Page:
Correct me if I'm wrong, but if I have an operating system that makes a context switch, then that context switch is in practice a switch from one thread to another, where one thread was running one task and then switches to another task and the reason the threads needs a stack is to save the variables of the task to be able to return to its saved state.

Is my understanding correct of what a context switch does or did I misunderstand?

  • Seems reasonable to me. Why are you not sure? – Robert Harvey Jun 15 '16 at 0:09
  • @RobertHarvey I saw the stacks in the code for a project that uses MicroC from Micrium, and I wondered why the stacks were needed. Maybe I can read more about context switch in Tanenbaum's book about operating systems. I want to be able to implement a context switch myself, then only recently I realized that a context switch is more or less the same as switching between threads. – Niklas Jun 15 '16 at 0:29

The stack has nothing to do with multi-threading. The stack saves information about a subroutine. When I say sub-routine, I am not speaking about any particular language, but the process of making a call to another area of the program space, and returning from that area when finished. When making the call, the currently executing routine may be using registers. Those register values must be saved in a stack, so that the called routine can use those registers. This is greatly simplified, but the general idea is the stack saves the context of the caller, and the stack grows larger as the call chain grows deeper.

If you have multiple threads, each one needs a stack, since they are all executing at the same time. The context switch allows you to have more threads than CPU cores. It allows multiple threads to share one core by pre-empting the execution of a thread, and starting another thread.


You're mostly on the right track. The stack's purpose in general is to hang onto data you'll need later. Most of the time, that's done when calling subroutines, at the very least to save the return address, but also to save any state that may be destroyed otherwise and as a mechanism to store local variables and to pass parameters. In most multitasking systems, every execution context has its own stack for those purposes.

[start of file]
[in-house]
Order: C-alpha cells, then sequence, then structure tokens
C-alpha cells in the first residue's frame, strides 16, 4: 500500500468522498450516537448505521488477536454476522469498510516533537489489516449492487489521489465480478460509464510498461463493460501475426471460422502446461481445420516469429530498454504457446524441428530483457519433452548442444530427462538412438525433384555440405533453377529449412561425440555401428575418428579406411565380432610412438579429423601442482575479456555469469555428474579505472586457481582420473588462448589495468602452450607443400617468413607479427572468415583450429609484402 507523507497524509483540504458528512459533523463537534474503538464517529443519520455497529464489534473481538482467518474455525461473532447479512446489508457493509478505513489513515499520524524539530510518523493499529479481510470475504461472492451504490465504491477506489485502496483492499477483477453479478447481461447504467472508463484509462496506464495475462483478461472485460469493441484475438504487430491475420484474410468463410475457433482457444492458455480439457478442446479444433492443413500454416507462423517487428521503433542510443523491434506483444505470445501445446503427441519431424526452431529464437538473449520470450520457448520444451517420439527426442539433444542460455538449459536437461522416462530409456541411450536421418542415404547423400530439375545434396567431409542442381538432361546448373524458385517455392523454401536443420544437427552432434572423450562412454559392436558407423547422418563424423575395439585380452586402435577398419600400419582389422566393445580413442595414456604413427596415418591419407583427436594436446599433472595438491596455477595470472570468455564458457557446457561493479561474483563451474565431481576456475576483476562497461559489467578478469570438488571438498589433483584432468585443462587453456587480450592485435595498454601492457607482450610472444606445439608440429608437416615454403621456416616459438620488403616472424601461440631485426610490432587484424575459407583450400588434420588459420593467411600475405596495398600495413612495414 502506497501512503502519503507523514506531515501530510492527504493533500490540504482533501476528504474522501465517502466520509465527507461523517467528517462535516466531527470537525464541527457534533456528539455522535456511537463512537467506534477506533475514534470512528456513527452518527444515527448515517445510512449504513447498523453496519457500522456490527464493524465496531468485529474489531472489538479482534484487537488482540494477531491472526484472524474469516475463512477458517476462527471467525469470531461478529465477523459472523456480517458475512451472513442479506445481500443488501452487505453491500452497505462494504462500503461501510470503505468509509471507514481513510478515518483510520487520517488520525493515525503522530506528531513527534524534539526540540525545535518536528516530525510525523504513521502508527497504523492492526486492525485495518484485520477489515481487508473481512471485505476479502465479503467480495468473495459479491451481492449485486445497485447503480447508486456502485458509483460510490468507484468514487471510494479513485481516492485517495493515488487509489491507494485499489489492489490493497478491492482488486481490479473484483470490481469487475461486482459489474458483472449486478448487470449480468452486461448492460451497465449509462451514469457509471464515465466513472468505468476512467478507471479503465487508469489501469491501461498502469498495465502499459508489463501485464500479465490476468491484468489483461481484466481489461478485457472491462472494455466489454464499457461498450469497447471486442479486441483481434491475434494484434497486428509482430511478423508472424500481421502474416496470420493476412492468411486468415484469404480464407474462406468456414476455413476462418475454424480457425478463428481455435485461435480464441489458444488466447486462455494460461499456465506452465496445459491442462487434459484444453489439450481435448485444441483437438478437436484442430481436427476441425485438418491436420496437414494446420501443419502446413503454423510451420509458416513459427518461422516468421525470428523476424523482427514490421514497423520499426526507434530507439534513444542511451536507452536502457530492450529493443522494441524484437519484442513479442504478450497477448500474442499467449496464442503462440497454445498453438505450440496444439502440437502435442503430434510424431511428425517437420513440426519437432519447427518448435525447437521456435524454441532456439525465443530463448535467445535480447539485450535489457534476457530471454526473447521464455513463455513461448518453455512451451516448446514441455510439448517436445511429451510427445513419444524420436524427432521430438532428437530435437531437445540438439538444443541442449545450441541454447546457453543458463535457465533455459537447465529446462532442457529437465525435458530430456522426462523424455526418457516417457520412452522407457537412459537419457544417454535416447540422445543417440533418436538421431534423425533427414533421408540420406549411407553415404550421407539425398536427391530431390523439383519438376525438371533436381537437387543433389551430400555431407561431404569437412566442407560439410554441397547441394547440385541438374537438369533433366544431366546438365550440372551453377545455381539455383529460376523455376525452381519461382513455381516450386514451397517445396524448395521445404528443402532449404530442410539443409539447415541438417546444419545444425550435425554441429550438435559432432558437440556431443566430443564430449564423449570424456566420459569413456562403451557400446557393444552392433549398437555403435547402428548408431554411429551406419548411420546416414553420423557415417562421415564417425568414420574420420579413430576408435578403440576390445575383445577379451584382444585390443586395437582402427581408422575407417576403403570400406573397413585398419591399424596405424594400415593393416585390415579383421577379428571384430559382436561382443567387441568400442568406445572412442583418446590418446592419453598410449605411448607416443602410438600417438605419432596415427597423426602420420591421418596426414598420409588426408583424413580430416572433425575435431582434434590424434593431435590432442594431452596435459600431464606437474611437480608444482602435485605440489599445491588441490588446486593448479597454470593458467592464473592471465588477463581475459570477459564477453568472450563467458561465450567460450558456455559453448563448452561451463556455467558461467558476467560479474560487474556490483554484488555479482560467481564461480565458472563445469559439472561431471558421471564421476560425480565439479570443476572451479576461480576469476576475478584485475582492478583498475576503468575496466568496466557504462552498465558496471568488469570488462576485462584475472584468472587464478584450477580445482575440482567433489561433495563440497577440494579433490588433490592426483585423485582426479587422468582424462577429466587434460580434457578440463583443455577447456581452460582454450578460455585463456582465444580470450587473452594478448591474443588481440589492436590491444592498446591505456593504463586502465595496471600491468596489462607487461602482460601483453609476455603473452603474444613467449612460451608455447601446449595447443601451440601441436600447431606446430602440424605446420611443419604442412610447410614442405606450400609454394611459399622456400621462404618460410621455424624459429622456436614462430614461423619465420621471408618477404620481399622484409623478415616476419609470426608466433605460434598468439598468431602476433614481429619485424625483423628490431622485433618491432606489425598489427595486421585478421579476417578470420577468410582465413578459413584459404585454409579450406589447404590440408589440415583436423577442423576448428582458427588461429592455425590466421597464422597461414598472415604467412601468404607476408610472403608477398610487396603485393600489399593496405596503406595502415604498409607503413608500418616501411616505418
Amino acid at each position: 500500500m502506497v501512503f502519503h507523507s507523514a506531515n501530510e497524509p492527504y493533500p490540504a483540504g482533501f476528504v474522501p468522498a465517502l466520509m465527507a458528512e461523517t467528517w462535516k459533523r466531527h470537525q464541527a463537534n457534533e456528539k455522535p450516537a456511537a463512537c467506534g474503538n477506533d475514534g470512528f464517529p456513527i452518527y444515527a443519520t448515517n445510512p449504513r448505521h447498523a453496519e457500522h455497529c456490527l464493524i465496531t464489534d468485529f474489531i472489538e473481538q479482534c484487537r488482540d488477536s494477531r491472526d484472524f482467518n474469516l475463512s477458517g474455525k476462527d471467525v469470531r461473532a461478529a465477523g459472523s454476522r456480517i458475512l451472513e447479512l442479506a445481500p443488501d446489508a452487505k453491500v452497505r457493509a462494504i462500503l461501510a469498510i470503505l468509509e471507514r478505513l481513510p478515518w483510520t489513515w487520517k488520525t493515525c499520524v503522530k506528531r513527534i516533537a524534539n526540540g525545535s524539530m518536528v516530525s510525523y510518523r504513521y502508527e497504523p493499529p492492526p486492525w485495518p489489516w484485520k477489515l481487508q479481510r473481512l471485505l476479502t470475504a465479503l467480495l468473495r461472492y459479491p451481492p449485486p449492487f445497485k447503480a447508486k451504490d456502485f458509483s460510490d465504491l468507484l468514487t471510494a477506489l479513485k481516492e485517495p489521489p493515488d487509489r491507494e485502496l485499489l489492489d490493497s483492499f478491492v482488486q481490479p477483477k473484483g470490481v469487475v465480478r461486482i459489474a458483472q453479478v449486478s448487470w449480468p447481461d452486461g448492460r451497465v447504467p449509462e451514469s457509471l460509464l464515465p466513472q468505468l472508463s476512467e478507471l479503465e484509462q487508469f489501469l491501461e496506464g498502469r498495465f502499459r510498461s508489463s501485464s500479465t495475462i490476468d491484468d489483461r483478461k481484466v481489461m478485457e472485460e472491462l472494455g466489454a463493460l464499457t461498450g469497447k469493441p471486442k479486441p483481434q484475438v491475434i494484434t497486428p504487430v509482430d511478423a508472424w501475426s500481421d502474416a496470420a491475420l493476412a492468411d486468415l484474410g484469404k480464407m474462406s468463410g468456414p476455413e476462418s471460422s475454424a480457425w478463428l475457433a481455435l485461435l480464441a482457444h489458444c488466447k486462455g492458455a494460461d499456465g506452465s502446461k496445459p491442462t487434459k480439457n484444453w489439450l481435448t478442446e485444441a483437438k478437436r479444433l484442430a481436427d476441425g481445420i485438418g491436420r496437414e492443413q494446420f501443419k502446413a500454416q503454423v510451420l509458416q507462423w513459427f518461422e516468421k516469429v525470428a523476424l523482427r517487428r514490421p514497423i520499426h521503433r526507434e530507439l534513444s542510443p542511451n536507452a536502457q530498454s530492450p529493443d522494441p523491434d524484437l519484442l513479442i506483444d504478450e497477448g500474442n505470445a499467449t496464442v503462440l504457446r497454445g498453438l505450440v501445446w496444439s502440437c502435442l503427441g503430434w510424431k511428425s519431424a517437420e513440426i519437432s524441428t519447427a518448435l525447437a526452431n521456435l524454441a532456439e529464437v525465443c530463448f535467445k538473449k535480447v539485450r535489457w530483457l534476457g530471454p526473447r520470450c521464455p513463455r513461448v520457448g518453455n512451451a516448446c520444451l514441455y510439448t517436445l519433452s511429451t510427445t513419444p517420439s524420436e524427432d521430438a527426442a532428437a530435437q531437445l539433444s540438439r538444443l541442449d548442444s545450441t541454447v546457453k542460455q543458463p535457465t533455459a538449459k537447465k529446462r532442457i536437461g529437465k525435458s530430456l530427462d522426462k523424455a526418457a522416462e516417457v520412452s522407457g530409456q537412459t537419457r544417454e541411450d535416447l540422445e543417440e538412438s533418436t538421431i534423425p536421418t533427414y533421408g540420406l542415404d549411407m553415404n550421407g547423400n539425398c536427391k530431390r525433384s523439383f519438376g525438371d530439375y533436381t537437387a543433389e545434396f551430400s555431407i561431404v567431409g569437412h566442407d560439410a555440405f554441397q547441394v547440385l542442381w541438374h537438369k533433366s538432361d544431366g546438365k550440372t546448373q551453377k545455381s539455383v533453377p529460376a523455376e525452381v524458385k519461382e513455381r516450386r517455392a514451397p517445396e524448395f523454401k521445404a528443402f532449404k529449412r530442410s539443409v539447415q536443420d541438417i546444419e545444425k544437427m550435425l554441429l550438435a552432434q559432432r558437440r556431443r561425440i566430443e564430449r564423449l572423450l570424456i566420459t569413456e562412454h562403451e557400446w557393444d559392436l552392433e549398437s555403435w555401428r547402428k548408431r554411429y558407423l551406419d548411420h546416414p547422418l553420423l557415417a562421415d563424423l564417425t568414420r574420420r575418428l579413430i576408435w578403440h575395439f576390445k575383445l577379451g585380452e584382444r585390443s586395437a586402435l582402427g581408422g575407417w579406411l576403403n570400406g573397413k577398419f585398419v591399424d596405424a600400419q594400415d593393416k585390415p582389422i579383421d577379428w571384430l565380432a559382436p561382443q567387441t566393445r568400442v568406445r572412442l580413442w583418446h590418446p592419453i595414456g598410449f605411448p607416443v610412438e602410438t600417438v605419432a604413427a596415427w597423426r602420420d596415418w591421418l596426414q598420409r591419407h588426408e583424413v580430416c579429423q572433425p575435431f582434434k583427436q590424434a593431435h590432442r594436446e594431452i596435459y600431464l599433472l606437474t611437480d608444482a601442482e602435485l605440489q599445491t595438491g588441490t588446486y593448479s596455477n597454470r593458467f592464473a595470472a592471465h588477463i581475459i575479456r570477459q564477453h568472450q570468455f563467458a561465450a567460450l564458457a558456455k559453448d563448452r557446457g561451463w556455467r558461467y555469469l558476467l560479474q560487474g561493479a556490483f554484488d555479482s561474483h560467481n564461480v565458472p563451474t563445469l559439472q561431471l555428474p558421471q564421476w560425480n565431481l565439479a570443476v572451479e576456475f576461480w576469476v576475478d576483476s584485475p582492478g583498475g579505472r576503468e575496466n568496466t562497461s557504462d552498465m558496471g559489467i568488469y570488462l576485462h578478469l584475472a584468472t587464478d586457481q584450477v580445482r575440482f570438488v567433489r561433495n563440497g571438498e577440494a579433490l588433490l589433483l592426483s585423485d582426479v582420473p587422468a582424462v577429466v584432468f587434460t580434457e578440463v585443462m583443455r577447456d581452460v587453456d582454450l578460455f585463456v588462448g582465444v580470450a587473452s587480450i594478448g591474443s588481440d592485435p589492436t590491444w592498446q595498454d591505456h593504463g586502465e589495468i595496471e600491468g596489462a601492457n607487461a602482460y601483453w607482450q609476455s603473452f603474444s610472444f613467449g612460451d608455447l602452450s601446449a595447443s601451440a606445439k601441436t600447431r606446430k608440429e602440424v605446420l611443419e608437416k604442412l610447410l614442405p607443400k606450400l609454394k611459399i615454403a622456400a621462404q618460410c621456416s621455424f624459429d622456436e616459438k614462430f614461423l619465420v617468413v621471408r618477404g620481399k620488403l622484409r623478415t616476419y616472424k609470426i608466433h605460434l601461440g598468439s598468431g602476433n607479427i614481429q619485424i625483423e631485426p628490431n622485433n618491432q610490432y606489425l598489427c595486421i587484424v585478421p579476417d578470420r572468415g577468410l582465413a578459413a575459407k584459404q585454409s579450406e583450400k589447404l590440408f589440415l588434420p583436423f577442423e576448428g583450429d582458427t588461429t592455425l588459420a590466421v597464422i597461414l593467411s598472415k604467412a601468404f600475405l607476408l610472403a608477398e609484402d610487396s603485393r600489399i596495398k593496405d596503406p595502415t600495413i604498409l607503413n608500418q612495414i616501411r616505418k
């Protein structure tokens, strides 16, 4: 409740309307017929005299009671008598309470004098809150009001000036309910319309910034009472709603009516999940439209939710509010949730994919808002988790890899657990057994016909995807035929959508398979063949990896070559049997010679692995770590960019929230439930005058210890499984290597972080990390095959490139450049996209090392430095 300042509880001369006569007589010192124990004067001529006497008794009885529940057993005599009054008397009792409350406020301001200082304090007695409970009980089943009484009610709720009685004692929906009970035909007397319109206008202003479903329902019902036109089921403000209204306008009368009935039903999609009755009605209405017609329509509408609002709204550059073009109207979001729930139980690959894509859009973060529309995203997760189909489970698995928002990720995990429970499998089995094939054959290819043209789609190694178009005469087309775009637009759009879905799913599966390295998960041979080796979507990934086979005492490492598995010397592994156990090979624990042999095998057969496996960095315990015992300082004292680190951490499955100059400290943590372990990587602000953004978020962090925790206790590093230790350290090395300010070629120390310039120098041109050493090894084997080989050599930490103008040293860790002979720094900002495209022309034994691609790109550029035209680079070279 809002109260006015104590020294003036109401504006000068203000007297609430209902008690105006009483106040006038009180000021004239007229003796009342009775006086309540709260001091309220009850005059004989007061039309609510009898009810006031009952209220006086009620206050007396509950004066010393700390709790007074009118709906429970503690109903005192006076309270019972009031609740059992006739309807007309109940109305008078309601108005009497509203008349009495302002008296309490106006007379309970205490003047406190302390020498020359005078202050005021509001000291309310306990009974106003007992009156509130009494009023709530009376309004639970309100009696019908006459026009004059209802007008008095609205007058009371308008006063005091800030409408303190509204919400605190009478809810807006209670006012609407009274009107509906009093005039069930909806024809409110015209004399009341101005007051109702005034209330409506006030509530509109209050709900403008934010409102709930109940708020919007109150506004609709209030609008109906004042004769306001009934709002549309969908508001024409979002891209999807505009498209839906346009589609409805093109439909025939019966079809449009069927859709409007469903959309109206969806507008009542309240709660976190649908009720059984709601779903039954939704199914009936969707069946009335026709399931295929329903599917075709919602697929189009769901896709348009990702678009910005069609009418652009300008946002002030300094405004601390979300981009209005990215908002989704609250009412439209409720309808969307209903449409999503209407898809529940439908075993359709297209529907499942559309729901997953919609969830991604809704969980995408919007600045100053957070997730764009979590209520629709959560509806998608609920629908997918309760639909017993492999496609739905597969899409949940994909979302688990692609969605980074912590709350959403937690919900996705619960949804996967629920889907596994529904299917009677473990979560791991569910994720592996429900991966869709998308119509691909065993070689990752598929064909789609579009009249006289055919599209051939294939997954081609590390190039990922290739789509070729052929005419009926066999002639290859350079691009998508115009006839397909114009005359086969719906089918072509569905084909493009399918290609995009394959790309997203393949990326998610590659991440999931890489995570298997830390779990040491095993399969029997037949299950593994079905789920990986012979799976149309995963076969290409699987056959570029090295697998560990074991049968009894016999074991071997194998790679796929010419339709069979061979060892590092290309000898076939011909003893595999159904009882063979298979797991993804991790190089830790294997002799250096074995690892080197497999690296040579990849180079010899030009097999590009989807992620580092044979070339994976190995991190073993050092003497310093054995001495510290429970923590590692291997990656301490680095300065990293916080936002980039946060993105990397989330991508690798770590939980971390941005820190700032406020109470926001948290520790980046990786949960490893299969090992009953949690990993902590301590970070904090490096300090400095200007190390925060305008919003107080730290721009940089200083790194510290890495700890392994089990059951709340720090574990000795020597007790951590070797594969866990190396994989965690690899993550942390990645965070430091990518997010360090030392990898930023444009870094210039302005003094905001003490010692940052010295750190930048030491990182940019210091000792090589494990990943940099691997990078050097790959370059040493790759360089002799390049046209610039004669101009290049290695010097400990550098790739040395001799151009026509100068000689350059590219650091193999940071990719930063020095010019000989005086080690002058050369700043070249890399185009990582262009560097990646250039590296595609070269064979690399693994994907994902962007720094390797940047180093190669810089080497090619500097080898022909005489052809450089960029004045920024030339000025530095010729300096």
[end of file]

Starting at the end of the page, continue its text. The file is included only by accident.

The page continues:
Many systems also use the context's stack when switching between them.

When a context stops executing, everything it had going on needs to be preserved. The stack will already hold most of that, but the state of the processor's registers has to be collected and stored as well.

This information could be stored in a data structure allocated specifically to do that job, maybe as part of a process control block. The thing about that approach is that you'd need one per context, and the structures would be occupying space unnecessarily while the context is running.

As it happens, there's already a block of general-purpose scratchpad memory available: the stack. Once control has been wrested from the context, there is zero chance that it will be pushing anything else there. This makes it safe for the supervisor to push the processor state there, and all it has to remember for later is the context's stack pointer. Because the context won't run until the supervisor gives it the okay, the last things pushed to the stack will always have been the processor state. When the context is to be restarted, the supervisor restores the saved stack pointer, pops the remainder of the processor state from the stack, jumps to the address where the program counter was when the context was interrupted (also stored on the stack). Then the context continues running as if nothing had happened.

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